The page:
THE LAWYER'S MYTH: REVIVING IDEALS IN THE LEGAL PROFESSION by Walter Bennett. Chicago: The University of Chicago Press, 2001. 251 pp. Cloth $28.00. ISBN: 0-226-04255-3.
Reviewed by Stephen Daniels, American Bar Foundation, Chicago, IL.
Walter Bennett's book deals with issues of importance within the legal profession-the profession's sense of itself and its place in the American polity, the level of satisfaction (or dissatisfaction) individual lawyers have with their work, and the nature of legal education. Bennett is among a long list of commentators within the profession who see crises in each of these areas. A former trial lawyer, state trial judge, and law teacher (all in North Carolina), his perspective in discussing these matters is that of an insider speaking to his fellow lawyers. Nonetheless, these are also important issues for those in political science who study and teach about the
legal system, and for those whose students aspire to a career in the law.
More specifically, Bennett is concerned with the moral or spiritual life of the individual lawyer and with the lack of concern within the profession for the lawyer's moral life. Lawyers, he argues, have fallen from a grace they possessed at an earlier time in our history. The root causes of this fall from grace are to be found in lawyers' greed and ego, which have resulted in the individual lawyer's loss of moral grounding and the loss of a moral vision for his/her professional activities. As a consequence of this fall, lawyers no longer hold the honored and influential place as leaders in the American polity they once did. This is his main thesis.
At first glance, Bennett's book is a fascinating argument about lawyers and the profession written in an engaging style and written with real passion. On reflection, however, it is a flawed, even disturbing work. Bennett's thesis is not one whose veracity he sets to demonstrate. Instead, it is just assumed to be accurate-a given. His discussion, although based on a set of extensive empirical claims about the past and the present, is not a report on an empirical study nor does it draw from or engage the substantial empirical literature in the social sciences about lawyers and the legal profession. This is unfortunate because there are a number of recent works that seem quite relevant for Bennett's discussion and whose findings would call into question much of what he takes as given (e.g., Van Hoy 1977, Seron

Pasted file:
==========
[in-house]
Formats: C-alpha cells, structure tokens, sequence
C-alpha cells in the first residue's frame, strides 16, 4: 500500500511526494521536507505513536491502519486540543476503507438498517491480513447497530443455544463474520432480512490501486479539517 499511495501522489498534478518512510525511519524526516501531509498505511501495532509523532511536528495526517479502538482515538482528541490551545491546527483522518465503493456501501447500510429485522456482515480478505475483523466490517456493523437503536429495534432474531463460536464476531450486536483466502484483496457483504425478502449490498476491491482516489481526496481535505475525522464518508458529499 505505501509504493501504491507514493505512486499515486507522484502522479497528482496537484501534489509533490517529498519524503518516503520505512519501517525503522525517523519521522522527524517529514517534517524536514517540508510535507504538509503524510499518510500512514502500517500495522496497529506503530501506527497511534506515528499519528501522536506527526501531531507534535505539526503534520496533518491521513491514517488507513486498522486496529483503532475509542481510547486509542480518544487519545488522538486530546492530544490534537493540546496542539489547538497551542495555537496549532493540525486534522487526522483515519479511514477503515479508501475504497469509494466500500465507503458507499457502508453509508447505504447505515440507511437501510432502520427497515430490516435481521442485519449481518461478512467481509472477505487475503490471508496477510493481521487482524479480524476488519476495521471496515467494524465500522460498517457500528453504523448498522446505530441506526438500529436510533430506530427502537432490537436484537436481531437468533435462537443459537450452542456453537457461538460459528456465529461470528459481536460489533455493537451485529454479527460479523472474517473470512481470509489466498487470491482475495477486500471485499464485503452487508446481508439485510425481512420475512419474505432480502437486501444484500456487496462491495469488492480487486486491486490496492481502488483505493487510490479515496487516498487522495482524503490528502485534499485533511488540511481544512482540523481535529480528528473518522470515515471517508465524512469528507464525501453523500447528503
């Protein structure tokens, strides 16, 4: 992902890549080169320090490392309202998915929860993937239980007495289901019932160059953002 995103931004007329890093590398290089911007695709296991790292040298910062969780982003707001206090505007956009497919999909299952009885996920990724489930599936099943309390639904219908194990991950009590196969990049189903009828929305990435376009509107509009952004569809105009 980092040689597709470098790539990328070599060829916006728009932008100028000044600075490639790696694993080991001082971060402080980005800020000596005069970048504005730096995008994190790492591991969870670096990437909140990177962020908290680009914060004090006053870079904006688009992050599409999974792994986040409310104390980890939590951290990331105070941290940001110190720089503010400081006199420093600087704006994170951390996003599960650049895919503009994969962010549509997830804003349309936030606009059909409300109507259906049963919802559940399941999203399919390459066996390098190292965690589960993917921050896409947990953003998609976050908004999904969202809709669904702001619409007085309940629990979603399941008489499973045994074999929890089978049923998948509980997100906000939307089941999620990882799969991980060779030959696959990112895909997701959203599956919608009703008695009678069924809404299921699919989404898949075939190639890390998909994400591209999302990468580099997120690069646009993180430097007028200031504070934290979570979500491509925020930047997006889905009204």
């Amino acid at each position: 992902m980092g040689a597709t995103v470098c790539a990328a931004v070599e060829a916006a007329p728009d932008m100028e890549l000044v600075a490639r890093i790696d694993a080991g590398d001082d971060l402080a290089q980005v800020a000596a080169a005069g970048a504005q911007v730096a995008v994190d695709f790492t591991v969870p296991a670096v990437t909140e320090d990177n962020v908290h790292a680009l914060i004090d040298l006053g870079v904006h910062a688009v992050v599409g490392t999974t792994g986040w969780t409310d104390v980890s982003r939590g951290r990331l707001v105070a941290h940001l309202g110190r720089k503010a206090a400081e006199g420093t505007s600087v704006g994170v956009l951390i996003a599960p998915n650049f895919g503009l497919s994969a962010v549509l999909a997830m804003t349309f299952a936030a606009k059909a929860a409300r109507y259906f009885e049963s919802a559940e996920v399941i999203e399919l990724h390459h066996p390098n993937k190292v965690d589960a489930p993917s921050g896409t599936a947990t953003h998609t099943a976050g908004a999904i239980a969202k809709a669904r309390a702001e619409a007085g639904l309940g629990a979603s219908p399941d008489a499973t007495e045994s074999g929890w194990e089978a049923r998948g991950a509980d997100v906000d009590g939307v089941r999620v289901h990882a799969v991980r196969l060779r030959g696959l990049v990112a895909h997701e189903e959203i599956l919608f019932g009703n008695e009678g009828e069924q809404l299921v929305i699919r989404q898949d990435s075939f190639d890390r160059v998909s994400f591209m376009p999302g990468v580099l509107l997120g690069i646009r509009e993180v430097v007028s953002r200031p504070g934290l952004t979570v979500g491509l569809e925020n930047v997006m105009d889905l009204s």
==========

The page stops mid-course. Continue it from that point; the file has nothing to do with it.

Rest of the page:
1996, Sarat and Felstiner 1995, Galanter and Palay 1991, Landon 1990). Curiously, Bennett does not discuss another recent work that shares his general concerns about the culture of the legal profession and also shares his interest in what might be called "narrative theory"-Michael Kelly's LIVES OF LAWYERS (1994)-and that does integrate the findings of empirical research into the analysis.
What are we to make of this lack of engagement with the literature? Rather than assume that Bennett has managed to miss almost everything, perhaps his lack of engagement is intentional. In addition to his
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substantive arguments about the legal profession, his book can also be seen as an argument for an alternative way of looking at the world, of identifying problems, and of devising solutions. The approach he takes is different from the norm in social science or in the legal academy. It is not, for example, the kind of legal scholarship criticized recently by Epstein and King (2002), and it goes well beyond our usual squabbles (quantitative versus qualitative, etc.) over how best to study legal phenomena. In asking us to accept his arguments about the profession's problems and his proposed solutions, Bennett is also asking us, in effect, to abandon the social scientist's approach and adopt the one he uses. Much of the passion in Bennett's writing is animated by his belief in this alternative perspective.
More important for Bennett than the literature or empirical analysis or reasoned analysis is the device that frames his entire discussion. It is one to which he was drawn as a result of attending retreats for lawyers conducted by a North Carolina psychologist and her lawyer husband. That device is the idea of myth in conjunction with Jungian psychology, and, in particular, the Arthurian myth of Parcival's quest for the Holy Grail. It must be said that this is not a study of myths in the legal profession, but a blueprint for systematically creating and disseminating myths in order to change ("restore") the profession. This changed profession can then help lead the American polity to a new ideal of social justice.